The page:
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Are game companies following the law on gambling (ones located in the US)

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  • FlyByKnightFlyByKnight Member EpicPosts: 3,967
    "Gambling is the wagering of money or something of value (referred to as "the stakes") on an event with an uncertain outcome with the primary intent of winning money or material goods. Gambling thus requires three elements to be present: consideration, chance and prize."


    Consideration
     

    Chance


    Prize

    Kyleran
    "As far as the forum code of conduct, I would think it's a bit outdated and in need of a refre *CLOSED*" 

    ¯\_(ツ)_/¯
  • KonfessKonfess Member RarePosts: 1,667
    edited August 2017
    I am not a lawyer, and anything I say is not legal advice.  You are encouraged to seek your own competent legal advice.  The game industry has been fearful of gambling for many years.  Games that had gambling as part of it's lore did not include gambling as a game mechanic out of fear of regulations.  But we have seen gambling in single player games, and as stated here something that appears to be gambling is now appearing in multiplayer games.

    But here is the loop hole, the customer does not win anything of value.  The customer is paying for a license to use the software.  The software and all assets remain the property of the respective company.  When you quite the game, the asset is not leaving with you.  Legally the assets have no value.  

    One may argue that they can turn around and sell something to another player for an amount of money.  In the eyes of the law they own noting and have sold nothing of any real value.  Money has been traded, and will be taxed.

    So the statement now becomes, "risking something of value on an uncertain event in hopes of winning something of no value."  The courts have a hard time interpreting that as gambling.  This may change in time.  So long as someone in the real world asks, "Why are you spending good money on non real things?"  Until customers get in in their heads, that they don't "own" software they are only renting it.  This misunderstanding will continue to exist.

    Again nothing in this post is legal advice.  Hire a lawyer and pay to have them confirm it for you.  You still wont believe it or understand it.

    Pardon any spelling errors
    Konfess your cyns and some maybe forgiven
    Boy: Why can't I talk to Him?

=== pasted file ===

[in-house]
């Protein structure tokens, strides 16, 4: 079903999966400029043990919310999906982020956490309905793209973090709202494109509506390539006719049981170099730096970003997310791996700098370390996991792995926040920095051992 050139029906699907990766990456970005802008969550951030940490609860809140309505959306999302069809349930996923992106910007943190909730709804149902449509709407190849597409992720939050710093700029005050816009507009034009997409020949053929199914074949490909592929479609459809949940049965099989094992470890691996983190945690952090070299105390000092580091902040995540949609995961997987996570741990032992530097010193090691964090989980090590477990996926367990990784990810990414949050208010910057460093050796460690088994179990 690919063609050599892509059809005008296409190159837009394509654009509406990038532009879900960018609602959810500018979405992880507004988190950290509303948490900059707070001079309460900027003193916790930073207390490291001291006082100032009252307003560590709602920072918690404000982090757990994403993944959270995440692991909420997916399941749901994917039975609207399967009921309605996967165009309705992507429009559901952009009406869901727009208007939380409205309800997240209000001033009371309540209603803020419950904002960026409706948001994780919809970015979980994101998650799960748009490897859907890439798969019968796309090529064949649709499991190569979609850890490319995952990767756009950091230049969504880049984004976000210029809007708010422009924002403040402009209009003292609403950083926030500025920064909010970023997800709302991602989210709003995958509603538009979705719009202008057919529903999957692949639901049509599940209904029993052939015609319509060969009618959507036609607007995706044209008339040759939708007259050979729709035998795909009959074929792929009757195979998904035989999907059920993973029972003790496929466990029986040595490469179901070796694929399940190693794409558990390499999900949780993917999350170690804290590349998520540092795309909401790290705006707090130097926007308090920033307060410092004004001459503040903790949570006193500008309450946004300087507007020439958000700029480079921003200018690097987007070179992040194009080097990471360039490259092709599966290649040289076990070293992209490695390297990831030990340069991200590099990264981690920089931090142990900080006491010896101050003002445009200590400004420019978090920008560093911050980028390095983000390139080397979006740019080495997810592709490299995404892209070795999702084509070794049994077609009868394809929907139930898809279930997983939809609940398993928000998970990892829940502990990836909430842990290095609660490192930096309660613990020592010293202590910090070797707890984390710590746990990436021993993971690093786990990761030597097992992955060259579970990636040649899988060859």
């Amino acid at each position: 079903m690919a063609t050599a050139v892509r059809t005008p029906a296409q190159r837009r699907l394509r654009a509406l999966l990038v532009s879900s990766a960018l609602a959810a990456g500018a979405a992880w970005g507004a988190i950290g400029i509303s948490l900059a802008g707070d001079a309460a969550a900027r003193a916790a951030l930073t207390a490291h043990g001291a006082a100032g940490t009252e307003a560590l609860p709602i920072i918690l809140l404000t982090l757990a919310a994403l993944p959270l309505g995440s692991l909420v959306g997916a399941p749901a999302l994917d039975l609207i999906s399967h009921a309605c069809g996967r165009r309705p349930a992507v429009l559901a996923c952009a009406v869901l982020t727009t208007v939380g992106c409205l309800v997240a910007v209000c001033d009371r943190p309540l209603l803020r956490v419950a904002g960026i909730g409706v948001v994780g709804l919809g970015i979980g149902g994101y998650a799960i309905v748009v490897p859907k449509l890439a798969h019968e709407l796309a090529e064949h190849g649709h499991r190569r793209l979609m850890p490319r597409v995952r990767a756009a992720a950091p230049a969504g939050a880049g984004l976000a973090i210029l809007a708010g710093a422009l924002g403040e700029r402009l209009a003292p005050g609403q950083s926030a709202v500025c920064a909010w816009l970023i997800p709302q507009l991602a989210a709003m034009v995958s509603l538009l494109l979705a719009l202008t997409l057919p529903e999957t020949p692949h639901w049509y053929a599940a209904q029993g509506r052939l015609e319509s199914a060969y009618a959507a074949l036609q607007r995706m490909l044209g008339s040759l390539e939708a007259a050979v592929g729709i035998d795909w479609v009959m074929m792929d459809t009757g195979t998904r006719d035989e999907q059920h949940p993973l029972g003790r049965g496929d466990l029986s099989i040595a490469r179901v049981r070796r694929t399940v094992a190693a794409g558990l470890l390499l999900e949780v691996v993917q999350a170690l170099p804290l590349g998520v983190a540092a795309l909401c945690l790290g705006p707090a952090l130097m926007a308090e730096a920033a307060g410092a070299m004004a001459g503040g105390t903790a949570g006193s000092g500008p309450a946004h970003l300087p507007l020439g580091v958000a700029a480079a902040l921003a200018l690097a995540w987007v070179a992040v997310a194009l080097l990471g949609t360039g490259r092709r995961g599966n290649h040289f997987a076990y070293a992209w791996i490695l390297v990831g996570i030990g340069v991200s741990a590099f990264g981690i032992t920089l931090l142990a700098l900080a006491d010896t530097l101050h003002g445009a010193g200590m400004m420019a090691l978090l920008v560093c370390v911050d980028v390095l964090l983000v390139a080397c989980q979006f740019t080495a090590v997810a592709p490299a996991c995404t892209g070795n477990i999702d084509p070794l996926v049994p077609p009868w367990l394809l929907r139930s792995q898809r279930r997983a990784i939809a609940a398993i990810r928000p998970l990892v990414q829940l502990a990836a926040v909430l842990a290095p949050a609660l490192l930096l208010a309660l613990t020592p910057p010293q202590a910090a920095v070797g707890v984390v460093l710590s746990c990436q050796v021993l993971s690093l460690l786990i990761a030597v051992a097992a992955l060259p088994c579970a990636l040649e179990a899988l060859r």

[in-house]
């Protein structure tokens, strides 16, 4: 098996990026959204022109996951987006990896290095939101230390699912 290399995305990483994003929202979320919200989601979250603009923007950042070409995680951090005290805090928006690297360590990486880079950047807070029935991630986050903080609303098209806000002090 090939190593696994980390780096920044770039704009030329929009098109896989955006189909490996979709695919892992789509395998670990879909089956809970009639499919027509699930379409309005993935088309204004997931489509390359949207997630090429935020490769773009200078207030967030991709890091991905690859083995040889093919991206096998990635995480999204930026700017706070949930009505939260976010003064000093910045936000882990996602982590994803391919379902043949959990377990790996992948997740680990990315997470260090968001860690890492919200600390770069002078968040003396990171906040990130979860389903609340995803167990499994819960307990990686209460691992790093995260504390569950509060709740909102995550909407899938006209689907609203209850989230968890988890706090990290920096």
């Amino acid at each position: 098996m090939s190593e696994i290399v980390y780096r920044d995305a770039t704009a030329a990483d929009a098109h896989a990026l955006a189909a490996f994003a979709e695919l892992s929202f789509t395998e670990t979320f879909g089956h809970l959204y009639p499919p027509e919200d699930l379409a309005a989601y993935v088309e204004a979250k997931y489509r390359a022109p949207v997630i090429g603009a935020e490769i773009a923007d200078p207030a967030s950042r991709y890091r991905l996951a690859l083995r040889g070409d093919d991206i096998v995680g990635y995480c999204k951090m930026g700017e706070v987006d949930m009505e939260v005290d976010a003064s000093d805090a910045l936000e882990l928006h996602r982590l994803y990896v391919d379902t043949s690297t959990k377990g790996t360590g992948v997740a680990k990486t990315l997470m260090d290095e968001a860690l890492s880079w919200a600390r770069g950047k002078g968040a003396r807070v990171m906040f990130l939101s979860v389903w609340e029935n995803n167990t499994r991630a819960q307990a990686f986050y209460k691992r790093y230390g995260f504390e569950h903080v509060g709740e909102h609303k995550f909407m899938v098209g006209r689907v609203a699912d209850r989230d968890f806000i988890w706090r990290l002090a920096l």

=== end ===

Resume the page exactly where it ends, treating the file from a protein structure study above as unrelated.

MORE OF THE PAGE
Mom: We don't talk to Priests.
    As if it could exist, without being payed for.
    F2P means you get what you paid for. Pay nothing, get nothing.
    Even telemarketers wouldn't think that.
    It costs money to play.  Therefore P2W.

  • FlyByKnightFlyByKnight Member EpicPosts: 3,967
    edited August 2017
    DMKano said:
    "Gambling is the wagering of money or something of value (referred to as "the stakes") on an event with an uncertain outcome with the primary intent of winning money or material goods. Gambling thus requires three elements to be present: consideration, chance and prize."


    Consideration
     

    Chance


    Prize



    Lootboxes and in game currency does not carry any real world value - so thats where your post falters.

    Once in game gear, loot and currency is recognized and traded on RL money markets and you can buy real world goods using in-game currency, we can talk.


    If I was being willfully obtuse I'd agree with you, but they do carry real world value thanks to Trion/XL participating in RMT. They have in essence set the start value of their gambling tokens. One can show how real world currency exchanges into the in game currency and back out and how it depreciates or appreciates.

    Trion/XL not providing players a way to "cash out" is the loophole, but there are avenues which players take to do so. Making pretend this is just a bunch of silly players placing value on imaginary items isn't being forthright. Especially from a person who claims to be a Trion "insider". Trion sets the market value of the items with RMT, players and demand determine the +\-.  This is why RMT + RNG is a slippery slope all of which would be avoided if Archeage was a subscription game.

    Like I said, current laws are archaic which is why you're able to play dense with a straight face, but you and I both know $1 = 80g-150g depending on what server you're on. So YES the contents of those RNG boxes do have value. You have to gamble to get them, Trion/XL places added value on the items with in-game advantages.

    Players can either gamble, play the Archeage APEX/gold market to pay gamblers OR circumvent Trion all together (which they love so much because it's not gambling and none of it has value right? =\).
    GdemamialkarionlogAsm0deus
    "As far as the forum code of conduct, I would think it's a bit outdated and in need of a refre *CLOSED*" 

    ¯\_(ツ)_/¯
  • BryanCliffordBryanClifford Member CommonPosts: 3
    In general, everything is good for a civilized developed country. And the laws are working, and the treasury is filled, and of course there is a little black market. I think in general everything is good in America from gambling. Who wants to play, I am sure much more often than in other countries. The whole problem is not that laws in other casinos are worse, but that no one executes them.
  • Vermillion_RaventhalVermillion_Raventhal Member EpicPosts: 4,097
    DMKano said:
    It's not gambling so gambling laws don't apply.
    It is very iffy.  MMO goods have had real life value since Everquest.  Using barriers to distance money from the spins doesn't work for casinos. A lot of this is unregulated because political people are unlikely to know, care and or understand. It would likely take the media beating the anti video game drum.  
  • GdemamiGdemami Member EpicPosts: 12,060
    edited August 2018
    FlyByKnight said:
    One can show how real world currency exchanges into the in game currency and back out and how it depreciates or appreciates.
    How do you convert ingame currency into real world currency?